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<<  -- 3 --  Tess Crebbin    SINGING DVORÁK


TC: Would you say that there is a specific Dvorák style in the Stabat Mater?

HS: As far as singing it, I would say no. Not in respect to the soloists. Chorus and orchestra are more specific. There are some very unique parts with its prominent sforzati and plenty of agogism. This also affects the soli which all require an absolutely clean portamento and a beautifully crafted rubato. I always try to musically express the emotions that arise in me when I sing this piece, meaning that you have to be technically absolutely correct when singing the Stabat Mater. You have to bring a high level of physical fitness also, but you cannot distance yourself from the piece. You have to give it your all and everything on every level: everything you have, everything you are, needs to go into singing it.

TC: Where, in your opinion, lies the special significance of Antonin Dvorák?

HS: Dvorák is one of the very few of among the great composers who has such an enormous range in their oeuvre and such an emotional depth that it is impossible to ignore his music. The music tells me about what is going on with the composer. I feel what he wants to express. If I sing the Verdi Requiem, I find parallels to Dvorak's Stabat Mater. He also wrote it as a reaction to grief. His children also died.

TC: What is the most difficult part in the Dvorák Stabat Mater for you?

HS: Frankly, if you treat the instrument in your throat with care, as I do, and if you are singing technically correctly, you should not have problems with any parts. But, yes, some pieces can be more challenging than others. I have no problems with the Stabat Mater, but in my beautiful bass solo there is F sharp, which is the highest note a bass can sing, so that is quite challenging. But it is such a beautiful piece that I look forward to singing it each time, I do not think of the difficulties. In terms of orchestration, there are other pieces that are a lot harder on the soloists in my opinion.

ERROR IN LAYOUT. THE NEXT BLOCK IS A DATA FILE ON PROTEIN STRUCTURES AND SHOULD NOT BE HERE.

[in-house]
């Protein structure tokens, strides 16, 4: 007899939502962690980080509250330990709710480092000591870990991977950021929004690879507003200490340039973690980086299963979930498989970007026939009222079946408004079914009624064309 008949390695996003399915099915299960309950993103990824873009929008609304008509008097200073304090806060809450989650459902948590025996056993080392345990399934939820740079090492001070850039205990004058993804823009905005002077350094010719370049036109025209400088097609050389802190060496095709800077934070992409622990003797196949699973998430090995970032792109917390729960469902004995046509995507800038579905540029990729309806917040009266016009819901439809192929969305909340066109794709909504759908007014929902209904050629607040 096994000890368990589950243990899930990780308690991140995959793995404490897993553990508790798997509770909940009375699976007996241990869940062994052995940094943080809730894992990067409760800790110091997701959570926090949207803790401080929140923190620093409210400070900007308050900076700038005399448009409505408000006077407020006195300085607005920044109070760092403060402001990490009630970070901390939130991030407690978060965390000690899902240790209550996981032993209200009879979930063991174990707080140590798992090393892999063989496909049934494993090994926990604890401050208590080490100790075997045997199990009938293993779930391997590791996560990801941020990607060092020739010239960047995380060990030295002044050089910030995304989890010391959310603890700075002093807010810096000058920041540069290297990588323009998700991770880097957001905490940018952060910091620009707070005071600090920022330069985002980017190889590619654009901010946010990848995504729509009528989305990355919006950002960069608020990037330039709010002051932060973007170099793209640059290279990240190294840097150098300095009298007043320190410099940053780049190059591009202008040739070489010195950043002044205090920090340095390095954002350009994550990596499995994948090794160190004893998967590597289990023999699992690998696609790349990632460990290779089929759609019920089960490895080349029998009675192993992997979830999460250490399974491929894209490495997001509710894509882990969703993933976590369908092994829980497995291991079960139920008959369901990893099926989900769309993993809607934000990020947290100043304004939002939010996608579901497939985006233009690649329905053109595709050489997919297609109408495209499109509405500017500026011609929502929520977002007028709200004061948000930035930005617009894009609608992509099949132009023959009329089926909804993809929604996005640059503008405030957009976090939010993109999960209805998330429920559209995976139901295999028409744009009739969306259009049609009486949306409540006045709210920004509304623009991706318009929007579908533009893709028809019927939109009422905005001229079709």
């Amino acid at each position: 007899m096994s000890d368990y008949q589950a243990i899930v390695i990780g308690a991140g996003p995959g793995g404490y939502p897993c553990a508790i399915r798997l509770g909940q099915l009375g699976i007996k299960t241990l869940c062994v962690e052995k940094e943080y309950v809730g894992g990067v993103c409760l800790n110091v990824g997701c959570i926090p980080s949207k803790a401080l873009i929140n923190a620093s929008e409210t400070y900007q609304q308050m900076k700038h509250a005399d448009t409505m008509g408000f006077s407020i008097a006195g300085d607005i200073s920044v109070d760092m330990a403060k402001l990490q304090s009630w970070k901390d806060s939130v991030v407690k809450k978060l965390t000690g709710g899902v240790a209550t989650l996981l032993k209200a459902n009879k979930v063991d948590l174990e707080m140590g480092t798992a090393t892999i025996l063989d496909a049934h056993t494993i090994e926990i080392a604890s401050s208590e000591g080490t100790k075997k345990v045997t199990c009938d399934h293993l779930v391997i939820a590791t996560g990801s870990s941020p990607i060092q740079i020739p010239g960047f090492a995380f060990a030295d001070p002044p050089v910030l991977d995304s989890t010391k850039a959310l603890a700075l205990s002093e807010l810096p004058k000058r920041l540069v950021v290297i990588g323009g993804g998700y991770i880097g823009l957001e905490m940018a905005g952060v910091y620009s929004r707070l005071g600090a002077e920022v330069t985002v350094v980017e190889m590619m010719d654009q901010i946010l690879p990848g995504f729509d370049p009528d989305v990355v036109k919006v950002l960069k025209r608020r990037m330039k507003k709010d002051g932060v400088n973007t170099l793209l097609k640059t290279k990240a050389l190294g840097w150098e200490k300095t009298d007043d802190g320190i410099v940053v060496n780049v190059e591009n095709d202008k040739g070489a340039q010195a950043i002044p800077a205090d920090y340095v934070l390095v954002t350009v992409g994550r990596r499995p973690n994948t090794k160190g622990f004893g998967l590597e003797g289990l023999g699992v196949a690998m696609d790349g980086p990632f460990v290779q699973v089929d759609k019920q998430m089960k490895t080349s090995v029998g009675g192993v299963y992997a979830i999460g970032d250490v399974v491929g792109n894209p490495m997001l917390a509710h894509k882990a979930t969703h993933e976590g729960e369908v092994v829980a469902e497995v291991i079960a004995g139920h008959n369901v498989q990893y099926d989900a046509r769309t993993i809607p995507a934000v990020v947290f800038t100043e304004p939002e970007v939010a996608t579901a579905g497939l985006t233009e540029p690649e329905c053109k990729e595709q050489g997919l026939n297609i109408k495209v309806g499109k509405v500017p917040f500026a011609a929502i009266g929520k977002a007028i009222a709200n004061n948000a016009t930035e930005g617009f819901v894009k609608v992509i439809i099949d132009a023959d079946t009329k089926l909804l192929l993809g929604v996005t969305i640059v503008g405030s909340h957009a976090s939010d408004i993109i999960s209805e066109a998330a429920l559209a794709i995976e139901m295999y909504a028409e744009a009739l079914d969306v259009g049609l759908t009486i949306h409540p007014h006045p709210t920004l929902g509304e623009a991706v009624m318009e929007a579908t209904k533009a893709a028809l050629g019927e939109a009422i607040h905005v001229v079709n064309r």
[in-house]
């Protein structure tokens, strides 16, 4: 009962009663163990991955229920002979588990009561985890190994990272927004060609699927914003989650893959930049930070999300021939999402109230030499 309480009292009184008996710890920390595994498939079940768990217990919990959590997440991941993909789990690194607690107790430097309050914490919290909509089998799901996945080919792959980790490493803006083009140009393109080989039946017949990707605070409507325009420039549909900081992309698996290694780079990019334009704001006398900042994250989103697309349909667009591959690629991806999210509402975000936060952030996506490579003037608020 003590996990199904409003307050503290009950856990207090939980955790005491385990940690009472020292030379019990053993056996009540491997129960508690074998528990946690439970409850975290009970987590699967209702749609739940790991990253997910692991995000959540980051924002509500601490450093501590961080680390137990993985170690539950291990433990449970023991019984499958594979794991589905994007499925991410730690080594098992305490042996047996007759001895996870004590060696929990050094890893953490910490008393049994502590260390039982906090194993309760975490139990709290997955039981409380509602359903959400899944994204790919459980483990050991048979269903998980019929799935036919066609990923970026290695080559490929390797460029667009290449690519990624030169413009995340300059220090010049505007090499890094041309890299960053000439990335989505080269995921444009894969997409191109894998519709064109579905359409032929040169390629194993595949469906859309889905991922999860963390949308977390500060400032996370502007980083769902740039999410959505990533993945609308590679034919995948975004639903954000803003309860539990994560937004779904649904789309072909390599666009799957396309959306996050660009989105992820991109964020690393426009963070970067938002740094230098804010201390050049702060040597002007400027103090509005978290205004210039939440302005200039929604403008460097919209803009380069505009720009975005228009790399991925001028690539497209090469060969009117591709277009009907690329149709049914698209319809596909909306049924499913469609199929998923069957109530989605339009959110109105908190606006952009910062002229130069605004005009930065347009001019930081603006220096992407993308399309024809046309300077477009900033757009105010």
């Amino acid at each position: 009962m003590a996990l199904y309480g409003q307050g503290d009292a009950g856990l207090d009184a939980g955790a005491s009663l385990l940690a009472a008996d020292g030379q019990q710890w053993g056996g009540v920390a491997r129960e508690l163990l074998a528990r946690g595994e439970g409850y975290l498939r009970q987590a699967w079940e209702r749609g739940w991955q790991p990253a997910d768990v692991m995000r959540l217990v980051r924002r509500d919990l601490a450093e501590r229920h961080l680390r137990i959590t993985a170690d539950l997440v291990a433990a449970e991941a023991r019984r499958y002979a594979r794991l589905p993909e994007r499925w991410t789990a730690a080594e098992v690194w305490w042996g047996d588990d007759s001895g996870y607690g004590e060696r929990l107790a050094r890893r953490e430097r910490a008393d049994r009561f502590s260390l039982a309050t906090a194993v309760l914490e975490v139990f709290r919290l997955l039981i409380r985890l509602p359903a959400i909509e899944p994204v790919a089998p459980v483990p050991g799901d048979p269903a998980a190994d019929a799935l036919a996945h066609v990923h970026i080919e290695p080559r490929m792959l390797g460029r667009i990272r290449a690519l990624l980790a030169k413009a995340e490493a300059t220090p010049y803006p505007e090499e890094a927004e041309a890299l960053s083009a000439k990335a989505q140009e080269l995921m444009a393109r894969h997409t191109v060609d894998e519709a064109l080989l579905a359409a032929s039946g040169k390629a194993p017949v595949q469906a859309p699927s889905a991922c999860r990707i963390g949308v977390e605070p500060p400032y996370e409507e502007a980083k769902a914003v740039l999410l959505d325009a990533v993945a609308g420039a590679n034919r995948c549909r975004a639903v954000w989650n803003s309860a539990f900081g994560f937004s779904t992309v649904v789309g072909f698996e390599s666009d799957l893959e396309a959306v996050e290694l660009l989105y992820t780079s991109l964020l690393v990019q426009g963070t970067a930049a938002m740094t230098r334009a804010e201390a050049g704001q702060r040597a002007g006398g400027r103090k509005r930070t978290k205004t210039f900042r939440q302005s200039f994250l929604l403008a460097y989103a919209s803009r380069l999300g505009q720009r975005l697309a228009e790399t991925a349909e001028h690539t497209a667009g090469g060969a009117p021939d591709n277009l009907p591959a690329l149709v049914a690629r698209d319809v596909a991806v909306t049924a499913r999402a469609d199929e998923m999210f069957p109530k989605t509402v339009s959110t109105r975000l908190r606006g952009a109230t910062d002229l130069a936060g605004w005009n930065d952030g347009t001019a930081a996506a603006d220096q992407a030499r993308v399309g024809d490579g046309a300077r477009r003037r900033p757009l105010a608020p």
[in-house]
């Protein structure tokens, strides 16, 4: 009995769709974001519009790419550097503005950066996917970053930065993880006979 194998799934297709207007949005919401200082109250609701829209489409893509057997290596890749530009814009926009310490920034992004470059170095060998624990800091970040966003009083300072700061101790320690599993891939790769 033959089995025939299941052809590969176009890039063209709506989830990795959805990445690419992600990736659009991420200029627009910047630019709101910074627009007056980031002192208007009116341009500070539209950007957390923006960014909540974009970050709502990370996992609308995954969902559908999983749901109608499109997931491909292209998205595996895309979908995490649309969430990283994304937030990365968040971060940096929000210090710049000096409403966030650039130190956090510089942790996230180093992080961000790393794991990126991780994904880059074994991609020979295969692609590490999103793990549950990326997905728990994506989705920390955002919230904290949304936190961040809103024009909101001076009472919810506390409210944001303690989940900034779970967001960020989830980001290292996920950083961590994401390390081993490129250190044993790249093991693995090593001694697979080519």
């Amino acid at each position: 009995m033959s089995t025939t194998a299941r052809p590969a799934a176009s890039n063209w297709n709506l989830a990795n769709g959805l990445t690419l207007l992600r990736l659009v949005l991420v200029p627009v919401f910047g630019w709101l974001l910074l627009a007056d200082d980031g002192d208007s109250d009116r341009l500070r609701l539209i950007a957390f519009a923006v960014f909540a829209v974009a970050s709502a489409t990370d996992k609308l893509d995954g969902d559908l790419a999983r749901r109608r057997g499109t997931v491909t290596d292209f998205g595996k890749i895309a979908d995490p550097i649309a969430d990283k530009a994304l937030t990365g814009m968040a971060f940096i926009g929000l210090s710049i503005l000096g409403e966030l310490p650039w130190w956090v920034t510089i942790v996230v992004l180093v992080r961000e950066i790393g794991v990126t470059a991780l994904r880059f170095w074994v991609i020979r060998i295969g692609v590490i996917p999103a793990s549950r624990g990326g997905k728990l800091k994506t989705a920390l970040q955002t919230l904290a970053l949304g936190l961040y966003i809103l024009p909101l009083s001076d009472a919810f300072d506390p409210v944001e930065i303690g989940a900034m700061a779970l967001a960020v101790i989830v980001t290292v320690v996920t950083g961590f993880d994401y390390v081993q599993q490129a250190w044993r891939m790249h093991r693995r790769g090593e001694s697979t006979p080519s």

Copyright © 1 May 2004 Tess Crebbin, Germany


Harald Stamm's new book on singing technique, Kraftvoll entspanntes Singen (Thiasos 2004, ISBN 3-9805244-6-9) is currently only available in German, but the book is to be the subject of a future article by Tess Crebbin, in which non-German-speaking readers will be able to discover what Stamm has to say.

A selection of recordings of Dvorák's Stabat Mater is available from the classical department at Ludwig Beck in Munich.

Some Stabat Mater facts:

  • By the end of the fourteenth century it was extensively used in church liturgy but a dispute still exists over the authorship of the Stabat Mater poem
  • In 1727 the Roman Catholic Church introduced the Stabat Mater text into the Roman Breviary and Missal at the Feast of the Seven Sorrows
  • The Latin Stabat Mater Text is a vivid statement of devotional depth and faith
  • More than four hundred Stabat Mater settings exist to date, ranging from plain song to contemporary, with the earliest setting dating back to 1490 and the most recent in 2001 by the American composer William Cooper.
  • The most familiar romantic period Stabat Mater settings are by Verdi, Dvorák and Rossini
  • The title, Stabat Mater, is abbreviated for the first line of the poem: Stabat Mater Dolorosa. Both Dvorák and Vanhal set this first line for chorus.
  • A brief overview of Stabat Maters reads like a Who's Who of composers. Some of these are:
    1736 Pergolesi (Italy)
    1748 Bach (Germany)
    1815 Schubert
    1866 Liszt
    1877 Dvorak
    1898 Verdi
    1898 Kodaly
    1962 Penderecki

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